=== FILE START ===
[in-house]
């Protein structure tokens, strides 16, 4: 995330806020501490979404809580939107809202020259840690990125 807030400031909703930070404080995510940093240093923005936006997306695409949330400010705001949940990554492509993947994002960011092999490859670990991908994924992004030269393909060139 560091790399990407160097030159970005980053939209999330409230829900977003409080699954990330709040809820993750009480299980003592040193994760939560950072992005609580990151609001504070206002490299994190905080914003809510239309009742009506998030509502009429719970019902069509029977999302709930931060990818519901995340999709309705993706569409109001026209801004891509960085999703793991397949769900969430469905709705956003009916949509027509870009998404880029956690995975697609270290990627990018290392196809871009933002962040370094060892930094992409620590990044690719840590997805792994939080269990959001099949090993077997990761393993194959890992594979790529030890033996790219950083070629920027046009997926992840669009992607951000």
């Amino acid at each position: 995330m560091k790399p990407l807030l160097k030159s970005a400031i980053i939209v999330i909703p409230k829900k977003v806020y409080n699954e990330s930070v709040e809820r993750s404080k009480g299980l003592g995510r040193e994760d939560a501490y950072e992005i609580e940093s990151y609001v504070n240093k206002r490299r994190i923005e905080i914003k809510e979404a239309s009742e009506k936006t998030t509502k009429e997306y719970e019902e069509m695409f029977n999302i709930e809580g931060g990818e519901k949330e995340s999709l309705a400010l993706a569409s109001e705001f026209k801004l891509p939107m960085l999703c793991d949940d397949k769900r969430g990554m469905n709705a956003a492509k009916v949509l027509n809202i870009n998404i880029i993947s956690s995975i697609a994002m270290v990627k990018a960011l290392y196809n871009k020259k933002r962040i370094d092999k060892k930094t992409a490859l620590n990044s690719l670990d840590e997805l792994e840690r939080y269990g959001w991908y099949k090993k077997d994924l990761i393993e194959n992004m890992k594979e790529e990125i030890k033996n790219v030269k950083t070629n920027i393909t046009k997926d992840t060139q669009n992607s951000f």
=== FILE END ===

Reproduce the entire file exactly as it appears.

[in-house]
């Protein structure tokens, strides 16, 4: 995330806020501490979404809580939107809202020259840690990125 807030400031909703930070404080995510940093240093923005936006997306695409949330400010705001949940990554492509993947994002960011092999490859670990991908994924992004030269393909060139 560091790399990407160097030159970005980053939209999330409230829900977003409080699954990330709040809820993750009480299980003592040193994760939560950072992005609580990151609001504070206002490299994190905080914003809510239309009742009506998030509502009429719970019902069509029977999302709930931060990818519901995340999709309705993706569409109001026209801004891509960085999703793991397949769900969430469905709705956003009916949509027509870009998404880029956690995975697609270290990627990018290392196809871009933002962040370094060892930094992409620590990044690719840590997805792994939080269990959001099949090993077997990761393993194959890992594979790529030890033996790219950083070629920027046009997926992840669009992607951000």
């Amino acid at each position: 995330m560091k790399p990407l807030l160097k030159s970005a400031i980053i939209v999330i909703p409230k829900k977003v806020y409080n699954e990330s930070v709040e809820r993750s404080k009480g299980l003592g995510r040193e994760d939560a501490y950072e992005i609580e940093s990151y609001v504070n240093k206002r490299r994190i923005e905080i914003k809510e979404a239309s009742e009506k936006t998030t509502k009429e997306y719970e019902e069509m695409f029977n999302i709930e809580g931060g990818e519901k949330e995340s999709l309705a400010l993706a569409s109001e705001f026209k801004l891509p939107m960085l999703c793991d949940d397949k769900r969430g990554m469905n709705a956003a492509k009916v949509l027509n809202i870009n998404i880029i993947s956690s995975i697609a994002m270290v990627k990018a960011l290392y196809n871009k020259k933002r962040i370094d092999k060892k930094t992409a490859l620590n990044s690719l670990d840590e997805l792994e840690r939080y269990g959001w991908y099949k090993k077997d994924l990761i393993e194959n992004m890992k594979e790529e990125i030890k033996n790219v030269k950083t070629n920027i393909t046009k997926d992840t060139q669009n992607s951000f």